Long-awaited welcomes begin for 285 in our diocese being received into church

Father Robert Lampitt, head chaplain at St. John’s Catholic Newman Center in Champaign, baptizes graduate student Yoo Kyung Go as sponsor Ellie Porath assists during a special Mass on June 27. Two more were baptized, confirmed and received Eucharist for the first time that morning, while arrangements were made to receive another 13 students later that day and over the summer. The Catholic Post/Jennifer Willems

It was a long time coming, but the 285 women, men and children chosen by God as his own are now being welcomed into the Catholic Church through the Easter sacraments at parishes around the Diocese of Peoria.

Following guidelines regarding safety and social distancing, pastors are baptizing, confirming and giving Communion to people who have been praying and studying for months to be received into the church. That was scheduled to happen at the Easter Vigil, but had to be delayed indefinitely when public Masses were suspended due to the COVID-19 pandemic.

With Rick Couri’s hand on his right shoulder Henry Wefer of Morton is confirmed by Father Johnathan Steffen at St. Monica Church in East Peoria on June 28. Confirmed with him were Marilyn and Michele Peplinski. (Provided photo/Justin Cody)

Some parishes are celebrating the sacraments of initiation with people one at a time, such as at Holy Cross in Champaign. There has been a special Mass for each one, with the RCIA candidates making a profession of faith and being confirmed after the homily, and then receiving Communion for the first time during the Liturgy of the Eucharist.

Others, like St. John the Baptist in Clinton, have planned for people to receive the Easter sacraments during a regular weekend Mass. At the Clinton parish that will take place on July 11.

At St. Pius X in Rock Island, eight people will be welcomed into the church at a Mass for them and their families, friends and parishioners on Saturday, July 18. That includes two baptisms, according to Barbara Roedel, director of adult faith formation.

“I’ll admit that I was heartbroken when this pandemic hit during Lent and Easter was waylaid for all of us. That was painful beyond belief,” she told The Catholic Post. “There’s a sadness in me that this group will not get to experience the Easter Vigil.

“With that said, I am thrilled for my people. They’re happy. They’re at peace. They’re excited,” Roedel said. “I look forward to welcoming them as brothers and sisters in the Catholic faith.”

The last three scheduled sessions in their preparation took place through Zoom before Easter. At their request, meetings resumed over Zoom about six weeks ago.

“It wasn’t so much for the content, although we did that, but more for community,” Roedel said.


What happens at a Newman Center when college students have been sent home to complete the semester through remote learning?

Dressed in a white garment, Chad Hoerr holds his baptismal candle, which represents the light of Christ. He returned to St. John’s Catholic Chapel in Champaign from Peoria last Saturday to celebrate the Easter sacraments. (The Catholic Post/Jennifer Willems)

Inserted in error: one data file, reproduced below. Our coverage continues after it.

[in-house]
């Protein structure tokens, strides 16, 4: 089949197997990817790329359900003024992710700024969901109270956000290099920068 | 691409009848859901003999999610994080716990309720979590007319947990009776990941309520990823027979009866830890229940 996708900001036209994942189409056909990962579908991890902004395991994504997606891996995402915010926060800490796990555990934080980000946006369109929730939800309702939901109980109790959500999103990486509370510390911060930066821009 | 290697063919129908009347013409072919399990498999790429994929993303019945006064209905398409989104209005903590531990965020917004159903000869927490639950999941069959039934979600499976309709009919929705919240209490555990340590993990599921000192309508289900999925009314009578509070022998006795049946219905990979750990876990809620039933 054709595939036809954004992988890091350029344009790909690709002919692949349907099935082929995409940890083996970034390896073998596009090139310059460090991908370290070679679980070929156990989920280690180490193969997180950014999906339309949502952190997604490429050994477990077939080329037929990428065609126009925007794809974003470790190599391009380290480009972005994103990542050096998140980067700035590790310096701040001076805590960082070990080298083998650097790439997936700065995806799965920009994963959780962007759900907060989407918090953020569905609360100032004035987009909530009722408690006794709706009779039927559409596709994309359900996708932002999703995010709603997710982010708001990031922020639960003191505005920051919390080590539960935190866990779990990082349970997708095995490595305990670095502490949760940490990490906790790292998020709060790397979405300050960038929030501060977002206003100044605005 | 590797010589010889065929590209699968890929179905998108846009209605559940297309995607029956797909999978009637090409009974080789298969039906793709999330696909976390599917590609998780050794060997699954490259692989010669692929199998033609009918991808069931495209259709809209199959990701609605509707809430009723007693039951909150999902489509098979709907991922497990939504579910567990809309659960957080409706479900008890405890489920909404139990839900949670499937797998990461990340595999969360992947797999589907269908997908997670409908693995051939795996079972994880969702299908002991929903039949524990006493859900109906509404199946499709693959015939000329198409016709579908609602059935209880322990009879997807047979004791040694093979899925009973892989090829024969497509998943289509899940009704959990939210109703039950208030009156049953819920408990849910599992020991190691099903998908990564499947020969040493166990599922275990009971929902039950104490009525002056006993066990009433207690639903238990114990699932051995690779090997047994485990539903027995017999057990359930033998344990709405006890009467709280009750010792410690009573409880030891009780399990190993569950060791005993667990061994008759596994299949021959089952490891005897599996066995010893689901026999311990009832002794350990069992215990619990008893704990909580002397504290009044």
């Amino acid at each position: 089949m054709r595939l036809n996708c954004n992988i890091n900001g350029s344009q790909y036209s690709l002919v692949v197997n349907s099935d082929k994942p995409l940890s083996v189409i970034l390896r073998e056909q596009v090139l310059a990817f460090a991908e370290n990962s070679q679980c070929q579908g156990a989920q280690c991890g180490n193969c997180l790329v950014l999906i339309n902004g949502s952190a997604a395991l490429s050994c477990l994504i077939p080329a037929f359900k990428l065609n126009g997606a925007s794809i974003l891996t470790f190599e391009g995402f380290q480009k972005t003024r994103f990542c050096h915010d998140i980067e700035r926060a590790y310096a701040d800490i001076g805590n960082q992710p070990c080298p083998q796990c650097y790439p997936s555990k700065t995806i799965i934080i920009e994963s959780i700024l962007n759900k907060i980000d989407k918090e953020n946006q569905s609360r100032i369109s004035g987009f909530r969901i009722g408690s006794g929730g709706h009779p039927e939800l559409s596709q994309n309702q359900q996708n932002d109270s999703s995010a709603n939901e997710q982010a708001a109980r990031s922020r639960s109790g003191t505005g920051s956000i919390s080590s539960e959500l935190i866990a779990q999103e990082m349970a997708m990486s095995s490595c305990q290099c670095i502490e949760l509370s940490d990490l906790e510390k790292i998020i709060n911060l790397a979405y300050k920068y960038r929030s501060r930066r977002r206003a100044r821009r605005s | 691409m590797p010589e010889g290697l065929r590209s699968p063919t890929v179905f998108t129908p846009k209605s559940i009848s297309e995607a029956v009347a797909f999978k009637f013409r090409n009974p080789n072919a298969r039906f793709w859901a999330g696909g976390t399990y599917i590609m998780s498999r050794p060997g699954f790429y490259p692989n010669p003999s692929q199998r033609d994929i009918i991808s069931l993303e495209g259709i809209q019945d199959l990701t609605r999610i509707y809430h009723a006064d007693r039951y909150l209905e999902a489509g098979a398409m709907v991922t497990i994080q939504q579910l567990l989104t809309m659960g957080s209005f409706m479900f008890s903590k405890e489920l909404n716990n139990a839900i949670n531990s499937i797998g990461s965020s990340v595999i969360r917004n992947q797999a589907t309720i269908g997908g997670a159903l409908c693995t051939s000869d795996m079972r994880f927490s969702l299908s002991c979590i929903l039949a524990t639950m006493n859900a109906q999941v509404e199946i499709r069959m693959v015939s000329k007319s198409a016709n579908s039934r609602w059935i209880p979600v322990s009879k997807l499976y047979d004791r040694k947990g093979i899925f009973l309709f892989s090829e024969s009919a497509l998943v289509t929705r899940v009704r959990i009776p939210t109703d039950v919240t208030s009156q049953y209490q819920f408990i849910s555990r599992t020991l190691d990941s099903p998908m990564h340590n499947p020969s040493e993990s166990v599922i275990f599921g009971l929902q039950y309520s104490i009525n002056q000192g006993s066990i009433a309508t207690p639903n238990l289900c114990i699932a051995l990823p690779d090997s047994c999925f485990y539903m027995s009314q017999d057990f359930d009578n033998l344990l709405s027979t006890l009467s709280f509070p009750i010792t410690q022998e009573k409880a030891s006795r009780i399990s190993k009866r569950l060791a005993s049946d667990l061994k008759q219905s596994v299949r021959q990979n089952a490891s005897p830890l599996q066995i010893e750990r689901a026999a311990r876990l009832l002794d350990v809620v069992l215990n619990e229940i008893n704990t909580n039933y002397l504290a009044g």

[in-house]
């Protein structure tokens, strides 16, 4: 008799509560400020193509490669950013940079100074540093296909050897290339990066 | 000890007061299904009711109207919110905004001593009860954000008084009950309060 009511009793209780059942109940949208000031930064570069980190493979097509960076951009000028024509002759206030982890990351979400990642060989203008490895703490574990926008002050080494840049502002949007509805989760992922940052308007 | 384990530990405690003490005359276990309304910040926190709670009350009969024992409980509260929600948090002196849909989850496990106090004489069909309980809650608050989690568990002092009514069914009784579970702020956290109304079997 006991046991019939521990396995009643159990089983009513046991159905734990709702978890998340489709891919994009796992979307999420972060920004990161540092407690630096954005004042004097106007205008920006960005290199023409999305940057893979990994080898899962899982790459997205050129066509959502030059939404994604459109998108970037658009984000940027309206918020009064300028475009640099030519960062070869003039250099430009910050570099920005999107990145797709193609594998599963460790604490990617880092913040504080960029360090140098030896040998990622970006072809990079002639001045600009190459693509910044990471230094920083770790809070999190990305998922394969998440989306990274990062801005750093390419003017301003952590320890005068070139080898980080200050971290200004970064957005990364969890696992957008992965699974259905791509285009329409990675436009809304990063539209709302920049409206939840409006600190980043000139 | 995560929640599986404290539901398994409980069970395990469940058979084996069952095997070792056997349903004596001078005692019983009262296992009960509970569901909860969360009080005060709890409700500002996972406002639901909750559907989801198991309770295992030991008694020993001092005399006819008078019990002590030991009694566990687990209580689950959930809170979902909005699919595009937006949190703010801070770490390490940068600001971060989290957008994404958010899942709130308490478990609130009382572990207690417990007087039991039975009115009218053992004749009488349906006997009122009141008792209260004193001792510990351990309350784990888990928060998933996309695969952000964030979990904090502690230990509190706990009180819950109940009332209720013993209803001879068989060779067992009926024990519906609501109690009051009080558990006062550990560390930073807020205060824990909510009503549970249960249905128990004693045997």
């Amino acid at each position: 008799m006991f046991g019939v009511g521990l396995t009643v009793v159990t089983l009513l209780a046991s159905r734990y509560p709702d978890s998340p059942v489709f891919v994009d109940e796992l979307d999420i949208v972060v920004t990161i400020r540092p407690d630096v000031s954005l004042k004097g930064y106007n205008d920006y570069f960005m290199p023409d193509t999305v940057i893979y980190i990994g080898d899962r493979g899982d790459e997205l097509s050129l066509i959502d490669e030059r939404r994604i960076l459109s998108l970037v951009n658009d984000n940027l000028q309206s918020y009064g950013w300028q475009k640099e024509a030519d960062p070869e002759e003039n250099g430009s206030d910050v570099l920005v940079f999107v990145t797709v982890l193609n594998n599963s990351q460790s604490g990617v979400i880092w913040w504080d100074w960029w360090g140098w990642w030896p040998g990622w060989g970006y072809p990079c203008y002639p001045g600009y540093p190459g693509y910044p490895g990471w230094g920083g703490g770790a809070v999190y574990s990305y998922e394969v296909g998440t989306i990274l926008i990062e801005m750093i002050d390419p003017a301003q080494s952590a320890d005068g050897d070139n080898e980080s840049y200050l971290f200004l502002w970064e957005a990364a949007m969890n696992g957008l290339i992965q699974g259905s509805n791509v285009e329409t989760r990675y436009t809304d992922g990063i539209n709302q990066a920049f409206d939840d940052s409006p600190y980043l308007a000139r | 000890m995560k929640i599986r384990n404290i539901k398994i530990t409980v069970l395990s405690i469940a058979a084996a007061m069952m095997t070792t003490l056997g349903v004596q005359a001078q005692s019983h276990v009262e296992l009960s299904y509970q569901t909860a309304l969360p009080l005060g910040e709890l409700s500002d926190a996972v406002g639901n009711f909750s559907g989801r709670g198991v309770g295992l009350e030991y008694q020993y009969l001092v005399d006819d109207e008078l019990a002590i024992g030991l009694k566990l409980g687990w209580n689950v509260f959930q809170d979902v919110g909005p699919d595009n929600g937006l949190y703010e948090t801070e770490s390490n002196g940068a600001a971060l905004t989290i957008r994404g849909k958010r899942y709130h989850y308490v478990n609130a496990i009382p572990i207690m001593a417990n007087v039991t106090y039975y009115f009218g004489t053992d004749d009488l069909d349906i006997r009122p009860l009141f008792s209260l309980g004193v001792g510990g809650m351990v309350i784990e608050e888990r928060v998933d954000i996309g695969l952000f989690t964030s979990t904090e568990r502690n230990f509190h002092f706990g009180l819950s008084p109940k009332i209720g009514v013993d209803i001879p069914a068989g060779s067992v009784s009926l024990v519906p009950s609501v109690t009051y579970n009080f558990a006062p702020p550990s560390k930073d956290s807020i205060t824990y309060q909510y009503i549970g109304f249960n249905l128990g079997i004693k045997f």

Shawn Reeves, director of religious education at St. John’s Catholic Newman Center at the University of Illinois, established a closed Facebook group for his catechumens and candidates as a way of providing resources so they could keep growing in their prayer life and understanding of the faith.

He also created “share journals” that gave the students a look at his prayer life and encouraged them in theirs.

“The priests and I made sure we periodically assured them of what we knew from the diocese and the state, and that we hadn’t forgotten them,” Reeves told The Post. “So they felt connected. They felt thought about and cared for.”

Chad Hoerr of Peoria, who graduated in May with a degree in interdisciplinary health sciences, said he appreciated that ongoing support from the Newman Center. Last Saturday, June 27, he returned to St. John’s Chapel to be baptized, confirmed and receive his First Communion along with graduate students Wenyi Shang and Yoo Kyung Go.

At a second Mass that afternoon, another student was received into the full communion of the Catholic Church and five who were already Catholic were confirmed.

Three who were not able to return to campus will be received into the church at a Mass at the Newman Center later in the summer, while Reeves arranged for four more students to celebrate the sacraments of initiation in their home parishes.


Helping Hoerr to maintain the structure of daily Mass, Sunday Mass and adoration that he had established at the St. John’s Catholic Newman Center was Kolbe Schendl, a member of St. Vincent de Paul Church in Peoria and a 2017 graduate of Peoria Notre Dame High School. She attends Bradley University, where she is studying English and philosophy.

They have been dating for two years and begin each date with adoration. Schendl also taught him the rosary.

When Hoerr started cheerleading in his freshman year, Schendl encouraged him to continue to make adoration part of his busy days. It was that reverence for Jesus that inspired him to start the RCIA process at St. John’s last fall and has kept him coming back.

Last Sunday, instead of staying behind while Schendl went forward to receive Communion at Mass, Hoerr was able to join her.

“I’m so excited,” he said.

EDITOR’S NOTE: More photos from the liturgy at St. John’s Catholic Newman Center will be posted on The Catholic Post’s page on Facebook.

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